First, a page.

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Ogden airport pinning hopes on Bombardier Aerospace

State, local and regional officials still have their fingers crossed that Bombardier Aerospace will tab Ogden Hinckley Airport for a new facility, despite the company's reluctance to expand its operations.

The reasons are obvious: jobs, taxes and, less tangible, a boost to the area's morale.

Montreal-based Bombardier has been in negotiations with Utahns to possibly place an aircraft maintenance, repair and overhaul facility at the Ogden Airport Gateway Center, a 30-acre development under construction by Kemp Development Inc. at the southern end of the airport.

Helping the state in competition with other areas trying to land the facility is recently passed HB316, which provides partial rebates of new taxes generated as an incentive to create new jobs and economic development at aerospace and aviation development zones near airports.

"Without the legislation, this would not be possible," said Bryce Gibby, project manager for Kemp Development. "With it, it creates a possibility. We now can be competitive."

A study by Canadian company Thomas Consultants shows what's at stake. A major anchor at the development — either Bombardier or a comparable company — could mean on-site direct employment of 1,000 people by 2006 and 1,221 by 2010. Total direct, indirect and induced employment would total 3,702 by 2006 and 4,516 by 2010.

The consultant study also shows annual gross employment income of all those jobs would total $154 million by 2006 and $203 million by 2010. State income tax coffers would grow by $7.8 million annually by 2006 and $10.3 million by 2010. Employee housing property tax value would reach $534 million by 2006 and $691 million by 2010.

Employee spending would pack a $26 million wallop by 2006 and $32 million four years later.

But Bombardier Aerospace remains noncommittal, to Utah or any other site. Last week, the company said it will miss its financial targets for the fiscal year ended Jan. 31, and on Wednesday it laid off 3,000 people.

"It makes no sense to be investing or building a new facility (now)," said John Paul Macdonald, spokesman for the aerospace division.

"As for a repair and overhaul facility for our regional jets, for some months we have been considering a facility out West, but we are far from making a decision, if we do make a decision, based on the fact that we have some overcapacity at some of our existing sites. In our case, we do not have a decision pending and, in fact, we are in a consolidation mode. For us to build a greenfield facility at this time is not in our plans. We have to consider excess capacity at existing facilities."

Kemp's designs include a 188,000-square-foot building to accommodate a maintenance, repair and overhaul facility, and various officials are hopeful it will someday sport the Bombardier Aerospace name.

"There are no MROs in the Western U.S. for regional jet aircraft, so Ogden has a great opportunity to get on the ground of that and also for supply-chain recruitment, because lots of vendors that would provide services to the company probably would locate in close proximity," said Ron Kusina, Weber County's economic development director and leader of the Chamber Ogden/Weber.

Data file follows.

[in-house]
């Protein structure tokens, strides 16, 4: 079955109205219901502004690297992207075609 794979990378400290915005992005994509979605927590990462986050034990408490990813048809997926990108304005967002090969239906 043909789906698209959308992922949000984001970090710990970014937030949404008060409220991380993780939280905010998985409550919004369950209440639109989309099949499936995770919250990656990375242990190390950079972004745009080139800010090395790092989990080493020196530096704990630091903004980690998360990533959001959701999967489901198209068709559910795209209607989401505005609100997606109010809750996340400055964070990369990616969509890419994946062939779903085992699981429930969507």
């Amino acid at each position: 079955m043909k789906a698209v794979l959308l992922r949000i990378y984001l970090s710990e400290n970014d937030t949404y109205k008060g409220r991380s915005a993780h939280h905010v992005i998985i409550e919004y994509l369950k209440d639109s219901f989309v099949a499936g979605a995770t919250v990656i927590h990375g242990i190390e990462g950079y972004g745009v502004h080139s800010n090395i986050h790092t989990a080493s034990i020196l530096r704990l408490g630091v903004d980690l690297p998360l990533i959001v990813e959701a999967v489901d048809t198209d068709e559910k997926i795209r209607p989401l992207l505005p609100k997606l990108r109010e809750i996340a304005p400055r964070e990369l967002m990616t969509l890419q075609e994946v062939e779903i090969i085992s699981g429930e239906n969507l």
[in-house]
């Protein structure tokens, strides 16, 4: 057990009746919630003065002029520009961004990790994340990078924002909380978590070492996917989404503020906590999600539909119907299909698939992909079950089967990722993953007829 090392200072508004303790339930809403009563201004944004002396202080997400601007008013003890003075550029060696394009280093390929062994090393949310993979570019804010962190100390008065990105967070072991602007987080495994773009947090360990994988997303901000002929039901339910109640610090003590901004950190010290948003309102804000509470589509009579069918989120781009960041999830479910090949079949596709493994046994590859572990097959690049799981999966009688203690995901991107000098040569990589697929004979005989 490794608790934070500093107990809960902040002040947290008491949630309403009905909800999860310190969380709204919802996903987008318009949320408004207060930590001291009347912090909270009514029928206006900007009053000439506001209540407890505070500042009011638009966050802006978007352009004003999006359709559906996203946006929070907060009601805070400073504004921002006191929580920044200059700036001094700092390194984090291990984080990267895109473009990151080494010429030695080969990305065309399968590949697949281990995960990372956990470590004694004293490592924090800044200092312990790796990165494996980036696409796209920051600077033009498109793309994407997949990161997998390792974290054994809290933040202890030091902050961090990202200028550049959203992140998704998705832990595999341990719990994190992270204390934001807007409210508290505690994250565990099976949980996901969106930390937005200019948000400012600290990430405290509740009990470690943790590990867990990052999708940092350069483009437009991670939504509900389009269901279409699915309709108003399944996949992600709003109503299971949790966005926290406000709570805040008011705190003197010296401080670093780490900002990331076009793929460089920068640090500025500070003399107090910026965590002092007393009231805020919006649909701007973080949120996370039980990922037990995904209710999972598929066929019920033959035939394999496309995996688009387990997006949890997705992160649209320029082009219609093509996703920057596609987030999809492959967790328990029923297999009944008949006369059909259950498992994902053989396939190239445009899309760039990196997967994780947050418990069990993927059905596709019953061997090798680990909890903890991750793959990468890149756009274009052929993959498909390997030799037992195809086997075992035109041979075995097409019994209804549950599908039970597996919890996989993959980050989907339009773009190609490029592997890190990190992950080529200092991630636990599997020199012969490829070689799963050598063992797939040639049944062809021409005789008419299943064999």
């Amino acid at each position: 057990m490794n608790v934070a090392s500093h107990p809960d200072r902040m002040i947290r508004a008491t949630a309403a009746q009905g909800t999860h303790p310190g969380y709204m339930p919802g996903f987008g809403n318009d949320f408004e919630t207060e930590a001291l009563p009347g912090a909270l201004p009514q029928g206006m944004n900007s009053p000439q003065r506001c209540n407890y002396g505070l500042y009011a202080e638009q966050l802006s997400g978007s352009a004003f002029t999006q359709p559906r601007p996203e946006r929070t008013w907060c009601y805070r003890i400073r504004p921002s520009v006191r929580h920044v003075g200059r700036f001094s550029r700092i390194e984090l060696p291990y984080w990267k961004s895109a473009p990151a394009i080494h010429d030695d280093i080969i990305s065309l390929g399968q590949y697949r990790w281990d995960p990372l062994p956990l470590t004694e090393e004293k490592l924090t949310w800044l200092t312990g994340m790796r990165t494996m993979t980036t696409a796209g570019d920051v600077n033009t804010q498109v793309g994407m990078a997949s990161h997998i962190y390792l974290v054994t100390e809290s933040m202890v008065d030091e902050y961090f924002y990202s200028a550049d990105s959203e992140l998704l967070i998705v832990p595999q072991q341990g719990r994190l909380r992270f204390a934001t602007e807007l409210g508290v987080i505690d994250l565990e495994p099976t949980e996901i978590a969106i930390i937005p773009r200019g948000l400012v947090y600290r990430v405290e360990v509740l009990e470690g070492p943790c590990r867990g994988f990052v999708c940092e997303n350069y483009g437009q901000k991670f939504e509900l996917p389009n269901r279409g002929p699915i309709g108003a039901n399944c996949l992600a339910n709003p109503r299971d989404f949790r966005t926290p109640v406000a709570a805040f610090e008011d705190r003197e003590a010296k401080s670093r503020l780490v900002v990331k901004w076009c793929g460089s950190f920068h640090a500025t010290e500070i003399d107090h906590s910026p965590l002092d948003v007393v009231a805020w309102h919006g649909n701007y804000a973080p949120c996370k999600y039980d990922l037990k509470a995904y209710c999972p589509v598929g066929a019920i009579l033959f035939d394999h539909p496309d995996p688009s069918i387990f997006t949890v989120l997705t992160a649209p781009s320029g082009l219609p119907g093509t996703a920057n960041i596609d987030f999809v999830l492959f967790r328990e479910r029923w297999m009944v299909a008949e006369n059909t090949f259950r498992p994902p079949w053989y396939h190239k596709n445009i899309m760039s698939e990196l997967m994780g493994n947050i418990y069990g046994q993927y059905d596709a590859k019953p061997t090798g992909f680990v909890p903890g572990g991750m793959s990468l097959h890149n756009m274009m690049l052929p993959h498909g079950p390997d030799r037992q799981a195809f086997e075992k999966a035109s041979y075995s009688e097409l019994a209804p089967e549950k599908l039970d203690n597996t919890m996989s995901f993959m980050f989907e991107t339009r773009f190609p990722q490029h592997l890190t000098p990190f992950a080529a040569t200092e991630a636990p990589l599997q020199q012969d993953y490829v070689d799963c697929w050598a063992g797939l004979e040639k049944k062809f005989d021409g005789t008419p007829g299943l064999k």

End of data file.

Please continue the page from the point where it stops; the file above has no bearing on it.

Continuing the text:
"They (Bombardier) may push things out, but as soon as the aviation industry gets back, the strongest growth will be in the regional jets," said David Harmer, executive director of the Utah Department of Community and Economic Development. "They will be the most popular, and they'll still see a need for a facility in the West."

Ogden Hinckley Airport has many advantages over possible sites in other states, Gibby said, noting its central location in the West, its relative lack of congestion and the quality of the local work force. Harmer mentioned the skilled labor force with experience in maintaining and overhauling aircraft. "There are 20,000 people focused on that activity at Hill Air Force Base," he said.

Also, SkyWest, which uses Bombardier's Canadair aircraft, is based in St. George, although it currently uses a different company for maintenance services.

But HB316, if it becomes law, could help the area avoid a repeat of potential job losses experienced in November when jet engine manufacturer Williams International, which already has a plant in Ogden, opted to put a $268 million manufacturing and service facility in Alabama. It is expected to eventually have 700 workers.

"That's what drove a lot of this," Harmer said. "We were very disappointed we were unable to win the Williams deal. I don't blame Williams. We didn't have the tools to be competitive."

HB316 will change that, supporters say.

"We haven't had an opportunity as a state to attract these types of businesses and offer incentives to attract them without this particular piece of legislation," the bill's sponsor, Rep. Brad Dee, R-Ogden, said.

The bill, proponents say, also protects the state because the rebates don't kick in until the company puts operations in place, makes investments and expands the job base. "These can't be jobs transferred from any other area in the state. We're talking new positions here," Dee said.

Currently, only Salt Lake City International Airport, Ogden Hinckley and Hill Air Force Base meet the criteria for development under the bill, but a required review of the bill's success in 2006 could prompt an expansion to other airports.

"For some time, we've been looking at getting communities with regional airports to get to use those as economic development tools and work to come up with plans to attract businesses and jobs," Harmer said. "This (bill) was step one to promote that idea at the various airports."